In cooperation with Mariposa, Madera, Tuolumne, Mono, and Inyo Counties, attention will also be given to the potential socio-economic impacts on these counties. Additionally, in consultation with culturally-associated American Indians, attention will also be given to the Traditional Cultural Resources to which these groups attach significance. Alternatives to be considered will include a No Action and an undetermined number of action alternatives; among these an “environmentally preferred” alternative will be identified.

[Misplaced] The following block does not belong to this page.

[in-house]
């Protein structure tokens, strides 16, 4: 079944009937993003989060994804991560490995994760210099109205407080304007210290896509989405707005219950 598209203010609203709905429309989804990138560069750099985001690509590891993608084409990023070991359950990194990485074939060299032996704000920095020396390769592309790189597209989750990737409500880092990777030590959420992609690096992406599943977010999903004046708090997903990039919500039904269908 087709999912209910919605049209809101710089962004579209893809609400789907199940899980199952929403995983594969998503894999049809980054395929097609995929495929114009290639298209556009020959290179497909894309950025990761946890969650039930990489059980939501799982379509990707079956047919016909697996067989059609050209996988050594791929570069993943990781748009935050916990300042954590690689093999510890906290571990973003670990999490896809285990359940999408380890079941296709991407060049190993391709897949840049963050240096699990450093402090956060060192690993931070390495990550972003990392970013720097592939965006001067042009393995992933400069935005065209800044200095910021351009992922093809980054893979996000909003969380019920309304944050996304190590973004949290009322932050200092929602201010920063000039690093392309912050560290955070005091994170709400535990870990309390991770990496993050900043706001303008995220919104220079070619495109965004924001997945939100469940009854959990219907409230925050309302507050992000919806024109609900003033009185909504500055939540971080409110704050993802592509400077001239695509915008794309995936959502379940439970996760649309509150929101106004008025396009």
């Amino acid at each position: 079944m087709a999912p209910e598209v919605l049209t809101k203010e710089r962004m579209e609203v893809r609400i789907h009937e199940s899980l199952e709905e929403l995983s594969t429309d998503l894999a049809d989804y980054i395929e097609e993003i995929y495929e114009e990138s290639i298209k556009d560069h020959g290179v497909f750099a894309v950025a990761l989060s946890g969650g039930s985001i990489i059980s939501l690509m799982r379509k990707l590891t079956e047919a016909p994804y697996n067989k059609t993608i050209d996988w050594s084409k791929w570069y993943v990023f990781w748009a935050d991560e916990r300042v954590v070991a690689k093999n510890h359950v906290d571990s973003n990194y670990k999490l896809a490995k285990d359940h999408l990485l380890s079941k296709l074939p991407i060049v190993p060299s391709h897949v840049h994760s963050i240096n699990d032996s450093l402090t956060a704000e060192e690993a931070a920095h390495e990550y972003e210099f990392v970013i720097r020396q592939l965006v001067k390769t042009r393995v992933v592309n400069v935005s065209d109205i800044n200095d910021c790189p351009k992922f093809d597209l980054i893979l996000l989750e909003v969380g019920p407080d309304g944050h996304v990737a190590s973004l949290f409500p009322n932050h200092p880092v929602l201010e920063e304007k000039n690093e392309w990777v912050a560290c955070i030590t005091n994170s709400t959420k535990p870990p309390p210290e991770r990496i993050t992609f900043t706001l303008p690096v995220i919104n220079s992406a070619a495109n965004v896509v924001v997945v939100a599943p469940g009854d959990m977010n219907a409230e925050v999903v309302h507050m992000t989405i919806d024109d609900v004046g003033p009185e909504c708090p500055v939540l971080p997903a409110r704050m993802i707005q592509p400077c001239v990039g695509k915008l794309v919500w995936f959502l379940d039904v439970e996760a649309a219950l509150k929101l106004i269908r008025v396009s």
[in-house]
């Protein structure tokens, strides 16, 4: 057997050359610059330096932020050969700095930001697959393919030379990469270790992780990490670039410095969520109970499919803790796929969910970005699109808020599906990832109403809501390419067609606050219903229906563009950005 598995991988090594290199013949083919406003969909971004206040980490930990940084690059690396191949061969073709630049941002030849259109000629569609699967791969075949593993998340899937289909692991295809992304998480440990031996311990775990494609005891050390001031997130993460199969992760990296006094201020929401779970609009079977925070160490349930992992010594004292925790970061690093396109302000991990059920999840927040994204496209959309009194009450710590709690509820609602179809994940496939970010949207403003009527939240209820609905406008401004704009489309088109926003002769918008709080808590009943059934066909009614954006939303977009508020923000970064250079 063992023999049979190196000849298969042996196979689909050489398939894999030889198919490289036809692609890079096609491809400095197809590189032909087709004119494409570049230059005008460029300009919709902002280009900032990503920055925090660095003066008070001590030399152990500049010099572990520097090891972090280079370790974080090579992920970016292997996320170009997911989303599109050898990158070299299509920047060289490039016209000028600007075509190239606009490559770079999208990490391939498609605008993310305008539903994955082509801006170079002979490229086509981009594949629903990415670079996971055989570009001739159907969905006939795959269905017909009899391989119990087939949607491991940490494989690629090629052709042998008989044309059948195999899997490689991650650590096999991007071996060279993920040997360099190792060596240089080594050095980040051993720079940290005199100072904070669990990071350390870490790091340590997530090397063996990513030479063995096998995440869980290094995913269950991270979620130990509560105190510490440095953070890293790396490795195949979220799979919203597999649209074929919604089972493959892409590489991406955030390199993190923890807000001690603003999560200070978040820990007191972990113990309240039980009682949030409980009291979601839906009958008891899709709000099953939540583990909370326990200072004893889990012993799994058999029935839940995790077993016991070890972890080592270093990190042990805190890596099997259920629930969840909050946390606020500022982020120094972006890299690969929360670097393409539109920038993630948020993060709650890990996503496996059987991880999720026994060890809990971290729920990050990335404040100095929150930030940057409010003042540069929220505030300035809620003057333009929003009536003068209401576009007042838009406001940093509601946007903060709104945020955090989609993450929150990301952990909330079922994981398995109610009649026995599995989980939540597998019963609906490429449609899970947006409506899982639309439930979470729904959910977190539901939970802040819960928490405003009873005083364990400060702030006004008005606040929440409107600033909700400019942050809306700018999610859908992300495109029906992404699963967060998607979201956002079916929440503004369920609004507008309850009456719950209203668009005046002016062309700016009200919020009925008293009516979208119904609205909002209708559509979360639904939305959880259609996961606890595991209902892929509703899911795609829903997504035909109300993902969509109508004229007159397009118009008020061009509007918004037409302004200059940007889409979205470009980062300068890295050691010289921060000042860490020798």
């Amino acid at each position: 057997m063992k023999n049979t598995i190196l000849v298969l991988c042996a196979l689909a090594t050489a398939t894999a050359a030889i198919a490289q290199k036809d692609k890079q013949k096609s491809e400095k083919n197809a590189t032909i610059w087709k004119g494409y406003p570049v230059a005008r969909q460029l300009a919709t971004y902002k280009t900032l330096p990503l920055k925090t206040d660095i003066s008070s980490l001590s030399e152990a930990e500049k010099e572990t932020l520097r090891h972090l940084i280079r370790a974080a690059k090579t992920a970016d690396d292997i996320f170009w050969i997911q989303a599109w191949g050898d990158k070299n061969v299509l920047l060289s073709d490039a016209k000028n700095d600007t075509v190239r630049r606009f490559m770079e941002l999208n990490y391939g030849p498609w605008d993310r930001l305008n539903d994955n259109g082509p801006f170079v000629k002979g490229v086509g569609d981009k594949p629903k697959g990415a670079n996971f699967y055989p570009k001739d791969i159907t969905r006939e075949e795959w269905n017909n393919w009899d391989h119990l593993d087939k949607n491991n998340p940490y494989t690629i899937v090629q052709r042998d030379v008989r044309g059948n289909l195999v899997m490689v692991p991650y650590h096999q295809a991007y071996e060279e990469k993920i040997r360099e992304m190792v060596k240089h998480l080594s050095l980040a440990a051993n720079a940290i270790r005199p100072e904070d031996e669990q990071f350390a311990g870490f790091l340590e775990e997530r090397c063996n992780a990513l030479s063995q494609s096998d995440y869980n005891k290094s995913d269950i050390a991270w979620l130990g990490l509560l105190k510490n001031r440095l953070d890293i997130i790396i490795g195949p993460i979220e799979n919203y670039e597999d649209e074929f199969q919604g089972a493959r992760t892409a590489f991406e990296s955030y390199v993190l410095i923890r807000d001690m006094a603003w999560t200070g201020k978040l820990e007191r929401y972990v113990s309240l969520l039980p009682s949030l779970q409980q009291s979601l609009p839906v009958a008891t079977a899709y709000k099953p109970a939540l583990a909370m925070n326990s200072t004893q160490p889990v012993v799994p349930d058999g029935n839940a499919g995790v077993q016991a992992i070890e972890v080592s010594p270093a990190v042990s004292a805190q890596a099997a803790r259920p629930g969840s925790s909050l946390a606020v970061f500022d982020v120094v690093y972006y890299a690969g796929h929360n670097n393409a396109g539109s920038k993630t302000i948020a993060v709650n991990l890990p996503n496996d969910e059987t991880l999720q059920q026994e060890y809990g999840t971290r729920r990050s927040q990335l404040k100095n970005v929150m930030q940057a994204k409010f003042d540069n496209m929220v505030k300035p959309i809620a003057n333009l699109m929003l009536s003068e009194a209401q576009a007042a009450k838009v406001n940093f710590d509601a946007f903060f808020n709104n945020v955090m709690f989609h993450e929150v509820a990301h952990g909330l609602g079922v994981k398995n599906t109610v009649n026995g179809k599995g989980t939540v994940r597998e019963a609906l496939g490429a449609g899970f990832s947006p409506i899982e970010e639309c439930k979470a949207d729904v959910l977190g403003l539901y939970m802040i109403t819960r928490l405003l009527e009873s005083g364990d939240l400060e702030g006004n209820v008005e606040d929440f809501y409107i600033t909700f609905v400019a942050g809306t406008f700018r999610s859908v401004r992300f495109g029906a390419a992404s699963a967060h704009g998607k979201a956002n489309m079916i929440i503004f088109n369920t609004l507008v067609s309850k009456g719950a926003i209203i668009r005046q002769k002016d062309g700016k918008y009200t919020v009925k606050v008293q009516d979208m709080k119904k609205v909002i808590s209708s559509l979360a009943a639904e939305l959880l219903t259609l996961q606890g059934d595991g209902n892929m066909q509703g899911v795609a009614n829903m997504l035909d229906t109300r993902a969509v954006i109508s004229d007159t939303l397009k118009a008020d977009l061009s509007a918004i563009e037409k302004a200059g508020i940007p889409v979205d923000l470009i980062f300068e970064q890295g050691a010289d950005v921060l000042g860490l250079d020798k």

In 1979, a Tuolumne Wild and Scenic River Study and Environmental Impact Statement was prepared which recommended designation of the river and specified “wild” and “scenic” classifications. In 1984, 83 miles of the Tuolumne River were designated Wild and Scenic under Public Law 94-425; a total of 54 miles of the Tuolumne Wild and Scenic River are under NPS jurisdiction in Yosemite National Park. In a 1986 Federal Register notice and related announcements, the NPS established classifications of the river segments, which include: The Lyell Fork, a wild segment originating at the headwaters from Mt. Lyell; the Dana Fork, a scenic segment originating from the headwaters at Mt. Dana; a scenic segment through Tuolumne Meadows; a wild segment from the Grand Canyon of the Tuolumne River to the inlet of the Hetch Hetchy Reservoir; and a scenic segment from one mile west of O'Shaughnessey Dam; and the remaining 5-mile wild segment through Poopenaut Valley to the park boundary. Approximately 13 miles of the Hetch Hetchy Reservoir were not included in the 1984 Wild and Scenic River designation and thus are not included within the Tuolumne Wild and Scenic River corridor. Interim boundaries (1/4 mile on each side of the river) were established in the 1979 Tuolumne Wild and Scenic River Study.